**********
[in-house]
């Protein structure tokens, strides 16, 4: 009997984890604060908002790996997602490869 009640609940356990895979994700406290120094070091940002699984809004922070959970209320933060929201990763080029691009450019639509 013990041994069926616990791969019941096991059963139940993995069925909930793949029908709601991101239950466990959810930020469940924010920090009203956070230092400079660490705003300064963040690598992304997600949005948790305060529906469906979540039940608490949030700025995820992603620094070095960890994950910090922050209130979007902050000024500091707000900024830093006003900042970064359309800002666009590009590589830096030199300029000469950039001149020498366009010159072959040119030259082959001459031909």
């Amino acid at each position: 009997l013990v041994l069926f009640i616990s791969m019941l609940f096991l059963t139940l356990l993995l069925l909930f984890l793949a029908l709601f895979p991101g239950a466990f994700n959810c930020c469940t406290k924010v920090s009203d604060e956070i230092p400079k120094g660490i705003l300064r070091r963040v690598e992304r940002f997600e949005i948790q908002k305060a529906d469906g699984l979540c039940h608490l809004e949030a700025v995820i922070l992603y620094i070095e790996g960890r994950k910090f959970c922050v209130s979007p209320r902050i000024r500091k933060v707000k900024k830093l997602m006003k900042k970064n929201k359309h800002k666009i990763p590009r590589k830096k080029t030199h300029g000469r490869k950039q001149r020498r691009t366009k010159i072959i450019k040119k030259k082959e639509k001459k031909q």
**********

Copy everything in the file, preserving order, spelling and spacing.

[in-house]
């Protein structure tokens, strides 16, 4: 009997984890604060908002790996997602490869 009640609940356990895979994700406290120094070091940002699984809004922070959970209320933060929201990763080029691009450019639509 013990041994069926616990791969019941096991059963139940993995069925909930793949029908709601991101239950466990959810930020469940924010920090009203956070230092400079660490705003300064963040690598992304997600949005948790305060529906469906979540039940608490949030700025995820992603620094070095960890994950910090922050209130979007902050000024500091707000900024830093006003900042970064359309800002666009590009590589830096030199300029000469950039001149020498366009010159072959040119030259082959001459031909």
């Amino acid at each position: 009997l013990v041994l069926f009640i616990s791969m019941l609940f096991l059963t139940l356990l993995l069925l909930f984890l793949a029908l709601f895979p991101g239950a466990f994700n959810c930020c469940t406290k924010v920090s009203d604060e956070i230092p400079k120094g660490i705003l300064r070091r963040v690598e992304r940002f997600e949005i948790q908002k305060a529906d469906g699984l979540c039940h608490l809004e949030a700025v995820i922070l992603y620094i070095e790996g960890r994950k910090f959970c922050v209130s979007p209320r902050i000024r500091k933060v707000k900024k830093l997602m006003k900042k970064n929201k359309h800002k666009i990763p590009r590589k830096k080029t030199h300029g000469r490869k950039q001149r020498r691009t366009k010159i072959i450019k040119k030259k082959e639509k001459k031909q």